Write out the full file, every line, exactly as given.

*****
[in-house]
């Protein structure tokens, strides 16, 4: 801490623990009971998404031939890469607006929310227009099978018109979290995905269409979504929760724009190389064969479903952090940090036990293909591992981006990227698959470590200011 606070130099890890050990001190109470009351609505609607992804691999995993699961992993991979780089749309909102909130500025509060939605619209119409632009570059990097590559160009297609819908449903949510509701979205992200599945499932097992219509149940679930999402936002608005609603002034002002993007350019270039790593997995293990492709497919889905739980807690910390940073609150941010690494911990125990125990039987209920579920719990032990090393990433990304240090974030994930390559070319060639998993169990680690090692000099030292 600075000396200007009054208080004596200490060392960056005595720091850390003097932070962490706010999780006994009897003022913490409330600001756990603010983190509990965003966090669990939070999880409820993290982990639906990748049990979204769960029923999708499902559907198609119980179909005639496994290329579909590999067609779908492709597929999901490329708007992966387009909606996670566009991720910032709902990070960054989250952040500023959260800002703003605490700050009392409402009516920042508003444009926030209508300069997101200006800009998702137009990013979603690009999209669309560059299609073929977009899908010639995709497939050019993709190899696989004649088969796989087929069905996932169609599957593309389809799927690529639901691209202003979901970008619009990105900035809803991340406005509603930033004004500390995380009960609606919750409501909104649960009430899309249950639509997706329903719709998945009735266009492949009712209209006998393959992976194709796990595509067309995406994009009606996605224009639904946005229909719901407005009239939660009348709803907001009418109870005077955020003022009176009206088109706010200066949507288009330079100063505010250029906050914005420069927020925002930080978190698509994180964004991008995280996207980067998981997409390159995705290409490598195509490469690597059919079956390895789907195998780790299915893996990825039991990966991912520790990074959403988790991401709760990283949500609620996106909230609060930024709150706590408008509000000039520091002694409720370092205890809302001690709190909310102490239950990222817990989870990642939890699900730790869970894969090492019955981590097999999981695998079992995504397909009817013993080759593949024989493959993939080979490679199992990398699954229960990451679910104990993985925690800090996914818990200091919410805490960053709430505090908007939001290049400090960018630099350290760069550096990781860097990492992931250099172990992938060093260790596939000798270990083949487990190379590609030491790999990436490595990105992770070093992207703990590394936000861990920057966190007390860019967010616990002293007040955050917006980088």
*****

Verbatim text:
[in-house]
């Protein structure tokens, strides 16, 4: 801490623990009971998404031939890469607006929310227009099978018109979290995905269409979504929760724009190389064969479903952090940090036990293909591992981006990227698959470590200011 606070130099890890050990001190109470009351609505609607992804691999995993699961992993991979780089749309909102909130500025509060939605619209119409632009570059990097590559160009297609819908449903949510509701979205992200599945499932097992219509149940679930999402936002608005609603002034002002993007350019270039790593997995293990492709497919889905739980807690910390940073609150941010690494911990125990125990039987209920579920719990032990090393990433990304240090974030994930390559070319060639998993169990680690090692000099030292 600075000396200007009054208080004596200490060392960056005595720091850390003097932070962490706010999780006994009897003022913490409330600001756990603010983190509990965003966090669990939070999880409820993290982990639906990748049990979204769960029923999708499902559907198609119980179909005639496994290329579909590999067609779908492709597929999901490329708007992966387009909606996670566009991720910032709902990070960054989250952040500023959260800002703003605490700050009392409402009516920042508003444009926030209508300069997101200006800009998702137009990013979603690009999209669309560059299609073929977009899908010639995709497939050019993709190899696989004649088969796989087929069905996932169609599957593309389809799927690529639901691209202003979901970008619009990105900035809803991340406005509603930033004004500390995380009960609606919750409501909104649960009430899309249950639509997706329903719709998945009735266009492949009712209209006998393959992976194709796990595509067309995406994009009606996605224009639904946005229909719901407005009239939660009348709803907001009418109870005077955020003022009176009206088109706010200066949507288009330079100063505010250029906050914005420069927020925002930080978190698509994180964004991008995280996207980067998981997409390159995705290409490598195509490469690597059919079956390895789907195998780790299915893996990825039991990966991912520790990074959403988790991401709760990283949500609620996106909230609060930024709150706590408008509000000039520091002694409720370092205890809302001690709190909310102490239950990222817990989870990642939890699900730790869970894969090492019955981590097999999981695998079992995504397909009817013993080759593949024989493959993939080979490679199992990398699954229960990451679910104990993985925690800090996914818990200091919410805490960053709430505090908007939001290049400090960018630099350290760069550096990781860097990492992931250099172990992938060093260790596939000798270990083949487990190379590609030491790999990436490595990105992770070093992207703990590394936000861990920057966190007390860019967010616990002293007040955050917006980088």